An opponent of offshore tax havens, Sen. Carl Levin this year attached a provision to the Senates highway bill that would have allowed the Justice Department to combat tax avoidance.
The Levin brothers are lashing out at a fellow son of Michigan, drawing attention to Mitt Romney’s tax returns, which have become a favorite Democratic talking point against the presumptive GOP presidential nominee. In the process, the two Michigan Democrats are highlighting their long crusade against offshore tax havens.
The pair want to amend the Ethics in Government Act of 1978 to require presidential candidates to release 10 years’ worth of tax returns and fully disclose all assets and bank accounts.
House Ways and Means ranking member Sander Levin said Romney should release a decade of tax returns and information about his offshore bank accounts.
“Gov. Romney needs to immediately release his tax returns and also explain [them] so they’re understandable to the American people, to the typical family,” he said. “Gov. Romney should set the example and release his returns. More and more, there is the understanding that he should do so.”
The information is particularly important, he said, because Congress might consider overhauling the tax code next year.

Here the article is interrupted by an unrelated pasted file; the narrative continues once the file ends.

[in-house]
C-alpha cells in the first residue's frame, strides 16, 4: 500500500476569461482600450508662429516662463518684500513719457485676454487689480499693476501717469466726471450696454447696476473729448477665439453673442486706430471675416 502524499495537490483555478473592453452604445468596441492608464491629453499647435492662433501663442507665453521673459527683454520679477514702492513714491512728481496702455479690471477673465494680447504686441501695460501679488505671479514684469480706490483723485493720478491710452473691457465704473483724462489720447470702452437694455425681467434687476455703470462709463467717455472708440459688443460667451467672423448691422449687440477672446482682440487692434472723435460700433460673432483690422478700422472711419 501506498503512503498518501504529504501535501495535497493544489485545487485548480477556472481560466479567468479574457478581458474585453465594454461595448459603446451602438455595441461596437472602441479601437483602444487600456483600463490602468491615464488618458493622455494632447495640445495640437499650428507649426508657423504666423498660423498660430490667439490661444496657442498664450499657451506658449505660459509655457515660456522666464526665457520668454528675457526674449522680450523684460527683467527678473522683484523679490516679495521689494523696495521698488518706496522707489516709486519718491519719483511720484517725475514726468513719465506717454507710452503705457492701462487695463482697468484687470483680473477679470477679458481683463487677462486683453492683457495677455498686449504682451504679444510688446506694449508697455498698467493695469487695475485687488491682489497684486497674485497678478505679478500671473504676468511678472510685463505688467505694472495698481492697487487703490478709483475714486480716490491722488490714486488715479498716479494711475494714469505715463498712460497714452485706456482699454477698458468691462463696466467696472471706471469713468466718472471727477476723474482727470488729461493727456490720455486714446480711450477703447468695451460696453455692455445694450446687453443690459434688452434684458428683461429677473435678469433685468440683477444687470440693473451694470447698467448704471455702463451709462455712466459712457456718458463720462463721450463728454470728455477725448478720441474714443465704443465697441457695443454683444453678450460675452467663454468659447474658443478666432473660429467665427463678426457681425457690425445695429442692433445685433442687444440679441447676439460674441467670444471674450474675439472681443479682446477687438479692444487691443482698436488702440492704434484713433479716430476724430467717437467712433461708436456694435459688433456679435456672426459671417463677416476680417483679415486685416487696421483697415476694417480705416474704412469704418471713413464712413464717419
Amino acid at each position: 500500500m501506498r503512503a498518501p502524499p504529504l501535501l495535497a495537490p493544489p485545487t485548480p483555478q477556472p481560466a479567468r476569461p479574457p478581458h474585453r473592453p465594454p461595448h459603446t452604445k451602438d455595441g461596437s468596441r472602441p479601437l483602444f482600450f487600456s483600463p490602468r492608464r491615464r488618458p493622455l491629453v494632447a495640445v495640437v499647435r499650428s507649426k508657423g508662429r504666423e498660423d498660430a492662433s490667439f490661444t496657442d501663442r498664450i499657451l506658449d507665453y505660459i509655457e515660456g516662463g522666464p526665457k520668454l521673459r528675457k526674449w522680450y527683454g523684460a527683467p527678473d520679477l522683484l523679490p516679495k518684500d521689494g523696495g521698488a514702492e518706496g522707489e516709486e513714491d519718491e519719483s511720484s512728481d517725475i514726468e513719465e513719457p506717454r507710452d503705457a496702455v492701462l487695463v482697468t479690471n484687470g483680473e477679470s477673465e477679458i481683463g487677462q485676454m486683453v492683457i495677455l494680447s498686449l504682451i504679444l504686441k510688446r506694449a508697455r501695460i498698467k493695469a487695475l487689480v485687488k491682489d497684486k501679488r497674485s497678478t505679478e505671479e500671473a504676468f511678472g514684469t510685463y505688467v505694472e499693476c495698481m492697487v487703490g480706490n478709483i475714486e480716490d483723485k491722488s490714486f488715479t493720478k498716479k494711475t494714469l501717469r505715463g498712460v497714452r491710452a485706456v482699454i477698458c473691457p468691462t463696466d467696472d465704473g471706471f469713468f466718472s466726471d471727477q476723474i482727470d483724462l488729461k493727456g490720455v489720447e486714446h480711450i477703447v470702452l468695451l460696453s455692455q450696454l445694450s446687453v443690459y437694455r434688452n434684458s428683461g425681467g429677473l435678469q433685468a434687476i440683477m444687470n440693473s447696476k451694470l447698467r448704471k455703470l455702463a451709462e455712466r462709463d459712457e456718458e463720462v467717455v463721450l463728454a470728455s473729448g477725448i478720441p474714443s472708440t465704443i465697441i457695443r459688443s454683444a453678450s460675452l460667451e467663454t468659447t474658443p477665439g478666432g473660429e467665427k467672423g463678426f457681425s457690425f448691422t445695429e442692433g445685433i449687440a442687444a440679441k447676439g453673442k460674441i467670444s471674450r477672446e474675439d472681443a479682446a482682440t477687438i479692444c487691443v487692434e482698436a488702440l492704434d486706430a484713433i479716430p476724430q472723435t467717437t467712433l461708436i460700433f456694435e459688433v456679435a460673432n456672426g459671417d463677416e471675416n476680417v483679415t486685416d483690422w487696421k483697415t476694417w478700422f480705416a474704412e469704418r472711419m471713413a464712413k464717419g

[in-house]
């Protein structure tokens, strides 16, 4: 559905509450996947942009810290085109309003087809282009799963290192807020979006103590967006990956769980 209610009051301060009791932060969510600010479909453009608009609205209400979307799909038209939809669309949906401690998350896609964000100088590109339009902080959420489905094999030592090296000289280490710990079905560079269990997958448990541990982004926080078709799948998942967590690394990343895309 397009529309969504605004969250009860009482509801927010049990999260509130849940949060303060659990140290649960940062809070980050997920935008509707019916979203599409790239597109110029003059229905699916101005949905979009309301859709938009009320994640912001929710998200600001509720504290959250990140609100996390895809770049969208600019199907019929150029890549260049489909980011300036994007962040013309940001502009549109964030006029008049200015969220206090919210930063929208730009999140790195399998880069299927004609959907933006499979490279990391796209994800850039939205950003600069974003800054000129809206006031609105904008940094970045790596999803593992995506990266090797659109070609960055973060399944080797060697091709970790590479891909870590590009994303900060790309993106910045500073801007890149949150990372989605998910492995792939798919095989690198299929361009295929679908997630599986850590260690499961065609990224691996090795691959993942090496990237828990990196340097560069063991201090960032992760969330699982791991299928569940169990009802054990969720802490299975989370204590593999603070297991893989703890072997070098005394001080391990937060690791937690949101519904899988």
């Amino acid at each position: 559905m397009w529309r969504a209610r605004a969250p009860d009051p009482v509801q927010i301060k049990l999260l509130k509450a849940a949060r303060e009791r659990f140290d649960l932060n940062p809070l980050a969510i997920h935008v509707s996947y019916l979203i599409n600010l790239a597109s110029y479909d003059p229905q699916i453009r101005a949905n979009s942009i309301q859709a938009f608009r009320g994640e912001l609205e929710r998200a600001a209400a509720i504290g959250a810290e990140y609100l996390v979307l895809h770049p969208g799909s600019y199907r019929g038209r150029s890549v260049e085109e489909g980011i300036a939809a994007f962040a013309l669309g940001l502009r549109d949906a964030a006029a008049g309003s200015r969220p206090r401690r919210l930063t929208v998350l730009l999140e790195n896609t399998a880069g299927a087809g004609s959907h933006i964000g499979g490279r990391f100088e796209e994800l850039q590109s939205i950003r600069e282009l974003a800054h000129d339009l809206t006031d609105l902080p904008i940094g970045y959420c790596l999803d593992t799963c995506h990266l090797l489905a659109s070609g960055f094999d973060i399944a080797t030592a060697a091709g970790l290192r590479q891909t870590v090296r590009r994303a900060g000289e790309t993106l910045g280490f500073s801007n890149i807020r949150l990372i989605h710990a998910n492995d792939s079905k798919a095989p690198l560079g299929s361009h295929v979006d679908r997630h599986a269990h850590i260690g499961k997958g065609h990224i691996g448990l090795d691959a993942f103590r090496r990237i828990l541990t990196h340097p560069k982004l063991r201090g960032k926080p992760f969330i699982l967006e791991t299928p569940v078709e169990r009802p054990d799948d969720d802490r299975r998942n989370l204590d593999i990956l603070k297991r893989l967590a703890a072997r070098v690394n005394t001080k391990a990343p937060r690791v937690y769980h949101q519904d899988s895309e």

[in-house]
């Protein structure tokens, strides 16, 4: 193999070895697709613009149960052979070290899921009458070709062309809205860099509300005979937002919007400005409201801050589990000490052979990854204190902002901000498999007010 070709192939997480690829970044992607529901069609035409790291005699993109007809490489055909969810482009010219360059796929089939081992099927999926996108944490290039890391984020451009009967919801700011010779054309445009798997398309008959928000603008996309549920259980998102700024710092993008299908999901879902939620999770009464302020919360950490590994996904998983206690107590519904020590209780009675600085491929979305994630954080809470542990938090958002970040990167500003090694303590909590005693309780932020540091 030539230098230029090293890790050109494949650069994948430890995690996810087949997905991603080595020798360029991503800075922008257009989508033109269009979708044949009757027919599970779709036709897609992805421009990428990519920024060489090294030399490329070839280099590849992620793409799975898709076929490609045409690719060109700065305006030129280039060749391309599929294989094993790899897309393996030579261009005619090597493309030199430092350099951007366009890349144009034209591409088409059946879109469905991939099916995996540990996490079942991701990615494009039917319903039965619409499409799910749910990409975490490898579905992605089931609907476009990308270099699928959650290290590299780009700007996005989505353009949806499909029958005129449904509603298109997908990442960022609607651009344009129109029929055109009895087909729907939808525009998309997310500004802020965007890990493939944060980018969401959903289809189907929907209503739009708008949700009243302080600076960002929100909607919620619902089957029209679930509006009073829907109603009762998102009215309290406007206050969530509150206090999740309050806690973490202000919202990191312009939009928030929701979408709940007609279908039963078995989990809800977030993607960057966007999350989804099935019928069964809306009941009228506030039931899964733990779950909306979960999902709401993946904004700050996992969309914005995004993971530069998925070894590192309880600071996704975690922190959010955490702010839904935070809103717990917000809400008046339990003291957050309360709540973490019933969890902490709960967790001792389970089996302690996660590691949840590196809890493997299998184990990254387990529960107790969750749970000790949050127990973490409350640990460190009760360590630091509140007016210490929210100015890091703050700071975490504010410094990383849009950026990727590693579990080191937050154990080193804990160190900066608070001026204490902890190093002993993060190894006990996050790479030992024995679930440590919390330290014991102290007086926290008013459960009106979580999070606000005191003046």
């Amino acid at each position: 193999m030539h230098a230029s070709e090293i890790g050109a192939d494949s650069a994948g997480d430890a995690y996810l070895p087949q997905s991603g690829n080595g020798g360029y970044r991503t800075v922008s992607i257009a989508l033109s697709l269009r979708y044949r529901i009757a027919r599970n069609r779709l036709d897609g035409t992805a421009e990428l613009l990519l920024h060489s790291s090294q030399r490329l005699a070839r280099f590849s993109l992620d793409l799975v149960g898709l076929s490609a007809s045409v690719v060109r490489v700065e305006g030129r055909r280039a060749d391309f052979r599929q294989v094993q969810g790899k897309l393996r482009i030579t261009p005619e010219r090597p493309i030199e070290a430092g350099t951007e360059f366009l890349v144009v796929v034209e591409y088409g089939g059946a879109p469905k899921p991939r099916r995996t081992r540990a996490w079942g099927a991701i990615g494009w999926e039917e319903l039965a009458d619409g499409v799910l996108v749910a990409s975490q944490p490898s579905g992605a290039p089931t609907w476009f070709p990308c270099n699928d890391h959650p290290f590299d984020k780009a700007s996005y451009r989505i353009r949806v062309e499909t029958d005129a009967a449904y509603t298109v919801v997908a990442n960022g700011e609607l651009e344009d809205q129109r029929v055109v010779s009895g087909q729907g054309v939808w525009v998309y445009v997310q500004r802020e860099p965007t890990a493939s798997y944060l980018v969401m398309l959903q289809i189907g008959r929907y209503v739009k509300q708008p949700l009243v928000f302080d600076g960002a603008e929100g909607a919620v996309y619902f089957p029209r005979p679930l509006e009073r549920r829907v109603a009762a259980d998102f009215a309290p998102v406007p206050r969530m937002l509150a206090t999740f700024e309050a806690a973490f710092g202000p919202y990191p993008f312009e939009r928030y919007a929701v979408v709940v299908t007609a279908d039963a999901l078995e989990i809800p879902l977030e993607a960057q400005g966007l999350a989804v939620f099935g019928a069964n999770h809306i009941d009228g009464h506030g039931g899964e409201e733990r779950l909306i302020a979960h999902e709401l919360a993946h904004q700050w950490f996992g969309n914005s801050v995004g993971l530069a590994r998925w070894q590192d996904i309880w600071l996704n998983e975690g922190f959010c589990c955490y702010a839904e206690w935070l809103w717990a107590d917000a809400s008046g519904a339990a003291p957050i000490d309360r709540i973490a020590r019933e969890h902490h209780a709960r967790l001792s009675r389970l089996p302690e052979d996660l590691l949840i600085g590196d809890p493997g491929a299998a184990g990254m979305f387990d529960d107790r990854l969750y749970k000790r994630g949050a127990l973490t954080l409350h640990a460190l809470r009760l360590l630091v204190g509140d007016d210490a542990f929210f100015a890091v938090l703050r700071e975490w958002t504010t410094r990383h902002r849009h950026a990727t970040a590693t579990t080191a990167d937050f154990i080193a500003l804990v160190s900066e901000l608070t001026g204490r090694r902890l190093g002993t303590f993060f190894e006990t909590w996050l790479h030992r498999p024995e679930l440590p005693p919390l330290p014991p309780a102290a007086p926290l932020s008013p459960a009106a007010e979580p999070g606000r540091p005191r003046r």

“I think we should have some understanding about what has been the past practices of candidates,” he said.
Speaker John Boehner and Republicans leaders, though, have little patience for talk of Romney’s tax returns. When asked about the issue at a Wednesday press conference, Boehner returned to his favored talking points on the economy. “It is not about the tax returns. It’s about the economy,” he said.
“The American people are asking, ‘Where are the jobs?’ They’re not asking where in the hell the tax returns are,” the Ohio Republican said. “This is another sideshow intended to draw the American people’s attention away from the real issue, and the real issue is that the president’s economic policies have failed.”
Arizona Sen. John McCain, the GOP standard-bearer in 2008, made similar comments Tuesday.
House Budget Chairman Paul Ryan, a Romney surrogate who is also in the running to be the candidate’s vice presidential choice, said he’d defer to the campaign on the issue.
“These side issues are merely distractions from the task at hand, which is that the president is not leading, and as a consequence of that, Americans are hurting,” the Wisconsin Republican said.
The comments do not bode well for the legislation’s chances of coming to the House floor, as Republicans have little incentive to embarrass their candidate before the elections.
Vice President Joe Biden waits to conduct a mock swearing-in ceremony with Sen. Brian Schatz, D-Hawaii, in the Capitol's Old Senate Chamber, December 2, 2014. Schatz was sworn in to serve the remainder of his term since he was appointed to the seat after Sen. Daniel Inouye, D-Hawaii, passed away.